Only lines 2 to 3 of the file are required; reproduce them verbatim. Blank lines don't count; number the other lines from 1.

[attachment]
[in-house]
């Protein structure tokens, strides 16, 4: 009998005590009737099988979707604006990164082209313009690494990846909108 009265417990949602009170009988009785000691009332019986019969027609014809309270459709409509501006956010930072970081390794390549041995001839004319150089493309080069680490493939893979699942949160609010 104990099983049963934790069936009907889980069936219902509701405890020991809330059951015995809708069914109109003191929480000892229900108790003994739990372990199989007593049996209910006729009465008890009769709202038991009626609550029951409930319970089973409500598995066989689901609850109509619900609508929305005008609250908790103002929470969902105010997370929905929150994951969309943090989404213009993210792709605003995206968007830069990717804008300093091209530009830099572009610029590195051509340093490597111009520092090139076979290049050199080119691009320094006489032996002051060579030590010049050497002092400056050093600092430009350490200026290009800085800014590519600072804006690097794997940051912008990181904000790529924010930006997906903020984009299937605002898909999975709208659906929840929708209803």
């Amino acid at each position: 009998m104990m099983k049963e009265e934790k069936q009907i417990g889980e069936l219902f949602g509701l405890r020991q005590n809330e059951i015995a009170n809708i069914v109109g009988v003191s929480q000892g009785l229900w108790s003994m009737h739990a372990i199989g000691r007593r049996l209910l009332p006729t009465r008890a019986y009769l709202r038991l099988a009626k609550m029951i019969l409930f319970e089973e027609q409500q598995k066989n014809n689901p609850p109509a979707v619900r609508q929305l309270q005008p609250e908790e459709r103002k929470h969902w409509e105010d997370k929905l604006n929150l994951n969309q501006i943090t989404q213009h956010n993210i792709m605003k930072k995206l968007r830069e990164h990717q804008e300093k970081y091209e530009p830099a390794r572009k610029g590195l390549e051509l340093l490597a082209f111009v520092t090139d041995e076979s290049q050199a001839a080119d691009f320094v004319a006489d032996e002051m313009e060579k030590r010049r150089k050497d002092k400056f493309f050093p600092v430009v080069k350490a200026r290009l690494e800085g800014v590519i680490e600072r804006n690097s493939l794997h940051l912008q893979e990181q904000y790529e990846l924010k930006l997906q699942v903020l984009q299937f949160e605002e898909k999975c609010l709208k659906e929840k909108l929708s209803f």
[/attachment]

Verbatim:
């Protein structure tokens, strides 16, 4: 009998005590009737099988979707604006990164082209313009690494990846909108 009265417990949602009170009988009785000691009332019986019969027609014809309270459709409509501006956010930072970081390794390549041995001839004319150089493309080069680490493939893979699942949160609010 104990099983049963934790069936009907889980069936219902509701405890020991809330059951015995809708069914109109003191929480000892229900108790003994739990372990199989007593049996209910006729009465008890009769709202038991009626609550029951409930319970089973409500598995066989689901609850109509619900609508929305005008609250908790103002929470969902105010997370929905929150994951969309943090989404213009993210792709605003995206968007830069990717804008300093091209530009830099572009610029590195051509340093490597111009520092090139076979290049050199080119691009320094006489032996002051060579030590010049050497002092400056050093600092430009350490200026290009800085800014590519600072804006690097794997940051912008990181904000790529924010930006997906903020984009299937605002898909999975709208659906929840929708209803």
């Amino acid at each position: 009998m104990m099983k049963e009265e934790k069936q009907i417990g889980e069936l219902f949602g509701l405890r020991q005590n809330e059951i015995a009170n809708i069914v109109g009988v003191s929480q000892g009785l229900w108790s003994m009737h739990a372990i199989g000691r007593r049996l209910l009332p006729t009465r008890a019986y009769l709202r038991l099988a009626k609550m029951i019969l409930f319970e089973e027609q409500q598995k066989n014809n689901p609850p109509a979707v619900r609508q929305l309270q005008p609250e908790e459709r103002k929470h969902w409509e105010d997370k929905l604006n929150l994951n969309q501006i943090t989404q213009h956010n993210i792709m605003k930072k995206l968007r830069e990164h990717q804008e300093k970081y091209e530009p830099a390794r572009k610029g590195l390549e051509l340093l490597a082209f111009v520092t090139d041995e076979s290049q050199a001839a080119d691009f320094v004319a006489d032996e002051m313009e060579k030590r010049r150089k050497d002092k400056f493309f050093p600092v430009v080069k350490a200026r290009l690494e800085g800014v590519i680490e600072r804006n690097s493939l794997h940051l912008q893979e990181q904000y790529e990846l924010k930006l997906q699942v903020l984009q299937f949160e605002e898909k999975c609010l709208k659906e929840k909108l929708s209803f």